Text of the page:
| || Notes for Humphrey Scammons:|
He lived in Kittery, Maine until 1679 when he moved to Saco, Maine, two and a half miles inland from the coast along the Saco River. (See maps in this volume.)He purchased 200 acres of land from the widow of Henry Waddock located along the Saco River a half mile from its mouth. At this location he operated a ferry and an inn, described at the time as a “publique house of intertaynment”, near Biddeford Pool. The Scammon land holdings are shown on the map.In 1679, while Humphrey and his other son were working on the ferry a short distance from the house, Indians attacked the family residence. Mrs. Elizabeth Scammon was taken captive. At the time of the attack, Humphrey’s young son, Samuel, was taking a mug of beer to his father. When he saw the Indians, he ran back to the house and put the mug on a dresser. The Indians persuaded Mrs. Scammon to take them to her husband, promising that no harm would come to them if she did so. She led them to the ferry and the whole family was immediately marched away into captivity.
The family was led through heavily wooded country to the Sokoki Indian capital, Peckwodgett, now known as Fryeburg, New Hampshire. When they arrived, the assembled Indians were of a mind to kill the captives, but the Indians were true to their promise and spared the lives of their prisoners.Nevertheless, the captives were subjected to great cruelty at the hands of the Indians. Later, the family was taken to Quebec, Canada where they were held for a full year. Such periods of captivity were common during the Colonial Indian Wars, which involved the English, the French in Canada, and various tribes of Indians who aligned themselves with both sides.It was also common for the captives to be subject to great cruelty as their French captors coerced the predominately Puritan New Englanders to accept the Roman Catholic faith. (The story of the Scammon’s’ captivity as well as the plight of other captives is told in the book New England Captives Carried to Canadaby Emma Louis Coleman, 1896)
When the Scammon family returned from their captivity in Canada following a peace treaty, they found their home exactly as they had left it. The family cat was still there awaiting their arrival, having lived at the home during their absence.The mug Samuel had been carrying to his father was still where he had left it. That mug is still in existence, having been preserved as a tribute to the fortitude of those pioneers. It is a handsome piece of brownware with the likeness of Prince William of Orange who married Mary, the daughter of James II and was called to the throne of England in 1689. Prior to that he had enjoyed great popularity in Holland as a result of his victories over the French. It is believed that the mug was made in celebration of those victories. It may have been manufactured in England or Holland. It is unknown how Humphrey came into possession of the mug. It is now in the collection of the Dyer-York Library and Museum in Saco, Maine and it was featured in the 1982 copy of Smithsonian Magazine.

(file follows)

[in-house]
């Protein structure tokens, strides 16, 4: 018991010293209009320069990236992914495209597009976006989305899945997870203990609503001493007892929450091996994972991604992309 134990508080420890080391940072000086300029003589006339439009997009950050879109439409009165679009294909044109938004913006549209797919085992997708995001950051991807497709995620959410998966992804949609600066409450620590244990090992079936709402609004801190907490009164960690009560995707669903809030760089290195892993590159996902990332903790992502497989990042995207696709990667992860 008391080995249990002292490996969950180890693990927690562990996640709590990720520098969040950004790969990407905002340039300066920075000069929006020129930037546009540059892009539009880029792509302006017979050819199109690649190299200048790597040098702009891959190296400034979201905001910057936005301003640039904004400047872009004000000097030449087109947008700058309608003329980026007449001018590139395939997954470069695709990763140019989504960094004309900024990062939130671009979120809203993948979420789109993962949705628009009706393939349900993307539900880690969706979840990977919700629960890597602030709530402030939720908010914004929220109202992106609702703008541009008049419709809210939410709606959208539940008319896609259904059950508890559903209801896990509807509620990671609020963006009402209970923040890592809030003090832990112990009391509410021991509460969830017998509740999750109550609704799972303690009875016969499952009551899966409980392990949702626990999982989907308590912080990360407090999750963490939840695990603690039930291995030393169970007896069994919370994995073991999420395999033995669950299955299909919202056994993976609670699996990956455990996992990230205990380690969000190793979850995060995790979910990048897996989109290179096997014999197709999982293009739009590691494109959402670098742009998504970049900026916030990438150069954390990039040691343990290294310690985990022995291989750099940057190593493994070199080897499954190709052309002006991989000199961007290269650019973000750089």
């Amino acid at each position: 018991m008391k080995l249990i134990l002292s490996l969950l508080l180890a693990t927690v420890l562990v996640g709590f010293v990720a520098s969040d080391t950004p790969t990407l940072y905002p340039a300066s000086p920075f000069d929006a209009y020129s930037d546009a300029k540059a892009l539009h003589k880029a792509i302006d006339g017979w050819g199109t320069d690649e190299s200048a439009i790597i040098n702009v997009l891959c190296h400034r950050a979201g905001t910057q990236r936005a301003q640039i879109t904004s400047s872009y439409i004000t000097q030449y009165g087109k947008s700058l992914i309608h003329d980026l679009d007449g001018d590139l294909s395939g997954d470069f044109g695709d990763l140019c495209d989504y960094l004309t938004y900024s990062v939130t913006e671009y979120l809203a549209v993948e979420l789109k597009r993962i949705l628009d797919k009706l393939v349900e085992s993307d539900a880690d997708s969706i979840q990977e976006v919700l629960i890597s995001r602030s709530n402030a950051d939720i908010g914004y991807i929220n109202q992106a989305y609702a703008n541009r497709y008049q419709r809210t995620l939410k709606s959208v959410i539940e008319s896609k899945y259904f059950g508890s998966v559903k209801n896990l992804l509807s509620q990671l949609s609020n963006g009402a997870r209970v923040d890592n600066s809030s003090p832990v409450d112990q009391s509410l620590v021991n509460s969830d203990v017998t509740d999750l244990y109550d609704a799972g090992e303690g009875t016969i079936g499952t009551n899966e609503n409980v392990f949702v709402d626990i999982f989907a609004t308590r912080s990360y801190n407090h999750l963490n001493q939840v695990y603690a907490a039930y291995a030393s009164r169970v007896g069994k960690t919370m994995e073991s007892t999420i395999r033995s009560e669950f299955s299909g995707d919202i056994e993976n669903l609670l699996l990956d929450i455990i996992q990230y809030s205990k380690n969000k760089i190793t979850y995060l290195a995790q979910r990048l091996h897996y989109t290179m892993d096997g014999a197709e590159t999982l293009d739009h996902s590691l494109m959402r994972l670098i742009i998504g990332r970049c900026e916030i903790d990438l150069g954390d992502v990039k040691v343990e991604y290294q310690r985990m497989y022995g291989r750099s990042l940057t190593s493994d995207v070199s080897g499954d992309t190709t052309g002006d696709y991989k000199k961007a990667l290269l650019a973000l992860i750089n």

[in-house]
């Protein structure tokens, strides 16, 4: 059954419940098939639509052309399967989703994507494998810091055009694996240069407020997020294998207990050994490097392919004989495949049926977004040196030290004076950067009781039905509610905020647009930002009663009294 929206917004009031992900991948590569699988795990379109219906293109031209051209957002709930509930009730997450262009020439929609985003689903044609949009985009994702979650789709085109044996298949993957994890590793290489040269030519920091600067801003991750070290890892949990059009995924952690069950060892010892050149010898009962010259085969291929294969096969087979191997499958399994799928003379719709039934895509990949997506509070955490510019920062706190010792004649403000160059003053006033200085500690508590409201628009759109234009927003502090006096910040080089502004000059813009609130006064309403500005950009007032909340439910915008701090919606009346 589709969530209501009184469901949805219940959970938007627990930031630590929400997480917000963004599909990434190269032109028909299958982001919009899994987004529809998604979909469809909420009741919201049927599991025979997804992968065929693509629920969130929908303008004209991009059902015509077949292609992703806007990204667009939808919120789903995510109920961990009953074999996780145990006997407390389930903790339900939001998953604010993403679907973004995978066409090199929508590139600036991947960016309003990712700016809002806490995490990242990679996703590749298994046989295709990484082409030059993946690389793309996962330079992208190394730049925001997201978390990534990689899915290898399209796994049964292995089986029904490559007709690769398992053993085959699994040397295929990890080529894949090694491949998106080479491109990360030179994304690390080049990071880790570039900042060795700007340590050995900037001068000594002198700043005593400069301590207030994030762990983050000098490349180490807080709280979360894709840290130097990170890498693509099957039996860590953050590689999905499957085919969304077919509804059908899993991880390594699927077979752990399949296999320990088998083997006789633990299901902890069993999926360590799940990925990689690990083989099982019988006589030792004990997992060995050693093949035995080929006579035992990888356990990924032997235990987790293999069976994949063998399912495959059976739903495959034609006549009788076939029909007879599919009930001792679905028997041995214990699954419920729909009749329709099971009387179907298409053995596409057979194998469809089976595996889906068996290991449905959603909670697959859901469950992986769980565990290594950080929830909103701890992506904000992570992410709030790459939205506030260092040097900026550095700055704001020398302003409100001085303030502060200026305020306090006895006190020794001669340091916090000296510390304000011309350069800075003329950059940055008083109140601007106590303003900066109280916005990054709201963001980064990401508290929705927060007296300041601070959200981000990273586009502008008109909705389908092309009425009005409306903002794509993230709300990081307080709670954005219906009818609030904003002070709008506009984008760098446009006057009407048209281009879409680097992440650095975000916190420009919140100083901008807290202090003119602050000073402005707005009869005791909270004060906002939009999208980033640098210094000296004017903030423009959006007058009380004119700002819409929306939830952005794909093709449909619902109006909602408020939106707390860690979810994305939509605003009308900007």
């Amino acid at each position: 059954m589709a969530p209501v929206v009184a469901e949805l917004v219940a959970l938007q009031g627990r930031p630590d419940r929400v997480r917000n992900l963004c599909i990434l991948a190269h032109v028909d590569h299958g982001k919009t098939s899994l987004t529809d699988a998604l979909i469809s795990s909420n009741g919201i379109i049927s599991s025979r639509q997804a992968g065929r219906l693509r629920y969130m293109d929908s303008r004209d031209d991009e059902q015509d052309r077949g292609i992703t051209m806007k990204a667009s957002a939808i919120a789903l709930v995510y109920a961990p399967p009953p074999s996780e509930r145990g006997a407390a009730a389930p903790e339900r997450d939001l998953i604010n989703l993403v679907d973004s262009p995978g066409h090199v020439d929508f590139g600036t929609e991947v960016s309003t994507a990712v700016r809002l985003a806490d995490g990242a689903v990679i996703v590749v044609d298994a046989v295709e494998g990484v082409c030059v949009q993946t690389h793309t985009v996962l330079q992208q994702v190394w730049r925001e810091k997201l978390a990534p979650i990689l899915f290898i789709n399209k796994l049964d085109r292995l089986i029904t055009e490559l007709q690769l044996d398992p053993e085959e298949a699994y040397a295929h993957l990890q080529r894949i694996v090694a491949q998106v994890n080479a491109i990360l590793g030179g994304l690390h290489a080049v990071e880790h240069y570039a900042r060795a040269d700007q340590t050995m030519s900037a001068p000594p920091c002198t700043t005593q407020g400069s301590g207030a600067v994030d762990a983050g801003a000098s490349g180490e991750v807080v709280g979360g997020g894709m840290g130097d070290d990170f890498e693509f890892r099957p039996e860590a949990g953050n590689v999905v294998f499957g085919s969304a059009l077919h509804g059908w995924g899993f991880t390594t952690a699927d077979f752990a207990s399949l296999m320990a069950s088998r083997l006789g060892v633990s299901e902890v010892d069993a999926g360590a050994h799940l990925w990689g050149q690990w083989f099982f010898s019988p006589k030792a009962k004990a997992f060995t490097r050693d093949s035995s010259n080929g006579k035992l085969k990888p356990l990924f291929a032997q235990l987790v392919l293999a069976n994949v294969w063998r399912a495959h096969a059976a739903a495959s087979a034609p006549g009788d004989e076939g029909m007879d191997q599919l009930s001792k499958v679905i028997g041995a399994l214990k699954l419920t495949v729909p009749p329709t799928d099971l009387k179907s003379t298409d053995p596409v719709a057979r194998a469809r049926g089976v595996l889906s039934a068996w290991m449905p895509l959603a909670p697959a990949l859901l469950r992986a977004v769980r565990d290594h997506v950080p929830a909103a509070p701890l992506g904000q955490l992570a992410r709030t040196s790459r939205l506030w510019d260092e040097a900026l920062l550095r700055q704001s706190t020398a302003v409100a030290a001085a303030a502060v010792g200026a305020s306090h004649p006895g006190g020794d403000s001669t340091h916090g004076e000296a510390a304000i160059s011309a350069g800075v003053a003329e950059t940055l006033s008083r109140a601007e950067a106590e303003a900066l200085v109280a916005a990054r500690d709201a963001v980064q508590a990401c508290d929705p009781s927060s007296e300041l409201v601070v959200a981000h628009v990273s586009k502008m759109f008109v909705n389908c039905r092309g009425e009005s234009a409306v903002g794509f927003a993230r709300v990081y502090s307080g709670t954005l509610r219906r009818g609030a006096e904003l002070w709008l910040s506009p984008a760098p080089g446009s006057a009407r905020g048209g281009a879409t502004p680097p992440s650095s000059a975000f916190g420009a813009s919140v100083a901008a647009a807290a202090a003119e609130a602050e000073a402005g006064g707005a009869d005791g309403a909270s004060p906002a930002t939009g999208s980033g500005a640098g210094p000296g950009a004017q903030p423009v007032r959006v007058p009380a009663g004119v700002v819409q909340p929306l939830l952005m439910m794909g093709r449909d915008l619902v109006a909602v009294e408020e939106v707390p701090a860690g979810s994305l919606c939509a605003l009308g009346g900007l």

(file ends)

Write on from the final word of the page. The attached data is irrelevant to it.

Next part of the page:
The attack on the Scammon home was also witnessed by a boy named Robinson, who immediately went to the nearby garrison to give warning. He could see that any resistance would be futile. He made his escape by horseback to the Saco River at Grey’s Point and swam from there to Cow Island, and then to the opposite shore. At the garrison, he found only women and a few old men. At his suggestion they all put on men’s clothing and uniforms and showed themselves around the fort, giving the impression that the place was heavily guarded. The Indians dared not attack. Many members of the Indian party attested to the success of this maneuver afterward.
Humphrey’s nephew, William, the son of Richard Scammon III was a lifelong resident of the Saco area, and served briefly as an Indian Fighter in Captain Kinsley Hall’s Company in 1696 and as a militiaman in 1689.
Humphrey’s son, Humphrey Jr. was later known in the area as Captain Scammon. He engaged in the lumber business and owned a share in a mill with Sir William Pepperell after whom Pepperell Park in Saco is named.Two of Humphrey Jr.’s sons were involved in the Battle of Cape Breton in 1745. One died there and another later died of wounds received there.